Peer instruction may offer some of the richest opportunities for metacognitive teaching. Reciprocal (peer) teaching forces the instructor to use a whole series of metacognitive processes such as determining what the learner already knows, deciding what is to be taught/learned and how; monitoring comprehension and evaluating the outcome in terms of increased comprehension, which in turn encourages the instructor to reflect upon his or her own thinking processes. By asking the students to defend their answer to a question to another student you are, in effect, moving the role of "teacher" to the students.
Context for Use
While peer instruction is a model used for improving cognition it can also be employed to improve metacognition. Just as we might use peer instruction for students to compare their content understanding with peers in class we can also use it to compare learning strategies.
Description and Teaching Materials
- Individually explain why there are annual variations in CO2 and in what season is it highest.
- In teams of two or more share their answers.
- After sharing their answers ask them to edit their previous response, underline what they changed, and articulate what makes them think their revised answer is stronger.
- Select teams randomly and have them discuss their answers, how the discussion led them to change their initial answer and what lingering doubts remain.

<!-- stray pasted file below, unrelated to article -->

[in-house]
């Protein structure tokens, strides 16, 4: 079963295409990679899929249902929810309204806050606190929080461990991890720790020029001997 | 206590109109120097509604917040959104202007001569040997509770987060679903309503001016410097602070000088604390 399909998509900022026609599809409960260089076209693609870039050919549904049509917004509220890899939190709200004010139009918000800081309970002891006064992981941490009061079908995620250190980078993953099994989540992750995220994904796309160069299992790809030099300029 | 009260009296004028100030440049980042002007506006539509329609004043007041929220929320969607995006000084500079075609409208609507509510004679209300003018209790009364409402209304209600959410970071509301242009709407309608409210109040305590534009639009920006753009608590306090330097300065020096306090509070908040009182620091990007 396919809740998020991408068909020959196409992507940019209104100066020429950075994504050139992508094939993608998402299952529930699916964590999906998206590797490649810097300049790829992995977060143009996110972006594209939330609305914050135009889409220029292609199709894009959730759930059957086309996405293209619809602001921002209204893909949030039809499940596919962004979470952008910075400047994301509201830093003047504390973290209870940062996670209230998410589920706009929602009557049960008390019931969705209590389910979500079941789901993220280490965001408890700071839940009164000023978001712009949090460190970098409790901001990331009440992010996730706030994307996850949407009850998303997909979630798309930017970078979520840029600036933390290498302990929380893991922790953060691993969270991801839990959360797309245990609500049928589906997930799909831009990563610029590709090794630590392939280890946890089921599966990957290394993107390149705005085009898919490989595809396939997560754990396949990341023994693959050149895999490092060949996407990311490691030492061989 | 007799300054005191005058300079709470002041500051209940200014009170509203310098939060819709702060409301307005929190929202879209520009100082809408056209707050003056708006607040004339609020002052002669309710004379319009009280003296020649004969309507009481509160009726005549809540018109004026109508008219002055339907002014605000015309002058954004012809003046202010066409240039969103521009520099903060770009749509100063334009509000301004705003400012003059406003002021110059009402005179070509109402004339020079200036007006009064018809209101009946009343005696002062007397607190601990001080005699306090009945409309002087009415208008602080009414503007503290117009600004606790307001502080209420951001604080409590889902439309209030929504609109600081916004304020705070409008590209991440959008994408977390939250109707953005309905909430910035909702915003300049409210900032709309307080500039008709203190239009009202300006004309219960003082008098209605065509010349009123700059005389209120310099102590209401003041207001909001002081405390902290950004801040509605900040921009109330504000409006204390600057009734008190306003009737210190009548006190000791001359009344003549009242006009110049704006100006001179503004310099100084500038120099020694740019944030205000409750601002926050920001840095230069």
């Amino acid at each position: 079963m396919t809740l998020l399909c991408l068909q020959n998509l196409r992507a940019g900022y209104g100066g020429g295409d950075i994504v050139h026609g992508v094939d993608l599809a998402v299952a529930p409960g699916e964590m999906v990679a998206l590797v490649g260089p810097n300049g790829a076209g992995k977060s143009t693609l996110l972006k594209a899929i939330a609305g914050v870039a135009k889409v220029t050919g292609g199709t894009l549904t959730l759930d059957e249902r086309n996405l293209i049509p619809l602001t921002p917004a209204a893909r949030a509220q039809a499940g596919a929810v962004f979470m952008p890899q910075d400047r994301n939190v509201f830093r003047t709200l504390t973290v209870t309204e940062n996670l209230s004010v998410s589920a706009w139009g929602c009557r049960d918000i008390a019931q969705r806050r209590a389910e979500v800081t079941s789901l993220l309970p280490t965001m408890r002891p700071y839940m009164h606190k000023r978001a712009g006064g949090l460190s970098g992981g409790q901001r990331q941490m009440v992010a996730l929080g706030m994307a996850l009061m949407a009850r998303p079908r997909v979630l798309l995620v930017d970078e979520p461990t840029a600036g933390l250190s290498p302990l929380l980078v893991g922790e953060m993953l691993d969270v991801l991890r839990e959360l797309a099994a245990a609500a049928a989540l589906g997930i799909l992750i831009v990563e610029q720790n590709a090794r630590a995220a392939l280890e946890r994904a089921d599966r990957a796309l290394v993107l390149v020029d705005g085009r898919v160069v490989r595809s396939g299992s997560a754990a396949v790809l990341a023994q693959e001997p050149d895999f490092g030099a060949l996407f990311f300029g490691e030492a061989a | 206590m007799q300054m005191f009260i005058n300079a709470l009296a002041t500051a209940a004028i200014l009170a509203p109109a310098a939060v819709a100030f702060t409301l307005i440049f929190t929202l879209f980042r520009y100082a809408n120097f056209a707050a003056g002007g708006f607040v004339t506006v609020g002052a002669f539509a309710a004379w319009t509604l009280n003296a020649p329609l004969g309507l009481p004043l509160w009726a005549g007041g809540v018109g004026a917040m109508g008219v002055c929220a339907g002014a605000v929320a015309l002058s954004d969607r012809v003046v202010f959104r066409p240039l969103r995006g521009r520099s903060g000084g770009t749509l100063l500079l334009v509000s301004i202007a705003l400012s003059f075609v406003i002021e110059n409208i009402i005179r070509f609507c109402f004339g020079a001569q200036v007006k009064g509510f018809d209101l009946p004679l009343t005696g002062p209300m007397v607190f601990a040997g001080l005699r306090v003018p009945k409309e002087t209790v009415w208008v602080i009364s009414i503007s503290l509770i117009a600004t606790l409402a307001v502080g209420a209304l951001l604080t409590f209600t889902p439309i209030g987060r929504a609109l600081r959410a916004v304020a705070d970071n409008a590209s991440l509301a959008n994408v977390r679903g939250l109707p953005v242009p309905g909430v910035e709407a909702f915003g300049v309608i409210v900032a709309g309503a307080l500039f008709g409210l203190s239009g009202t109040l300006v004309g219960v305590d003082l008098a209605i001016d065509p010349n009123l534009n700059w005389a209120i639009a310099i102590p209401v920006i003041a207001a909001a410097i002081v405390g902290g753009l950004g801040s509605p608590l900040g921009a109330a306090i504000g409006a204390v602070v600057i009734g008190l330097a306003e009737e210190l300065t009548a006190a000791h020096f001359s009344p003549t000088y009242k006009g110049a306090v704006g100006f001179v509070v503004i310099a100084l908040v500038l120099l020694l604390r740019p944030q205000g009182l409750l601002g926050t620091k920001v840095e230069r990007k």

- After selecting some number of teams try to point out examples of how the peer discussion changed conceptual understanding, problem-solving skills, and critical thinking.
Teaching Notes and Tips
Metacognitive teaching can be facilitated through "peer instruction" in methods similar to those presented in the analogy activity. This approach, which is employed early in a course, asks the instructor to directly discuss the metacognitive process in class in lieu of discipline content. Describe the value of metacognitive reflection on learning (see, for example, Teaching Metacognition). For example, if you use student response systems (i.e. 'clickers' or web-based tools like LectureTools) tell students why you have them engage in student response with peer instruction. It's not always obvious to students what they should be getting out of these kinds of learning experiences. Some students think the point of these activities is to simply get the 'right' (or at least most popular) answer. Explicitly explain that these activities are usually intended to develop students' conceptual understanding,problem-solving skills, and critical thinking skills, but this only happens if students engage in meaningful discussions with their peers.
At some point later in the course ask students to reflect on if and how the sharing of study strategies affected their own study strategy. Did the process help them reflect on their own methods? Did they learn some additional strategies that they adopted for themselves?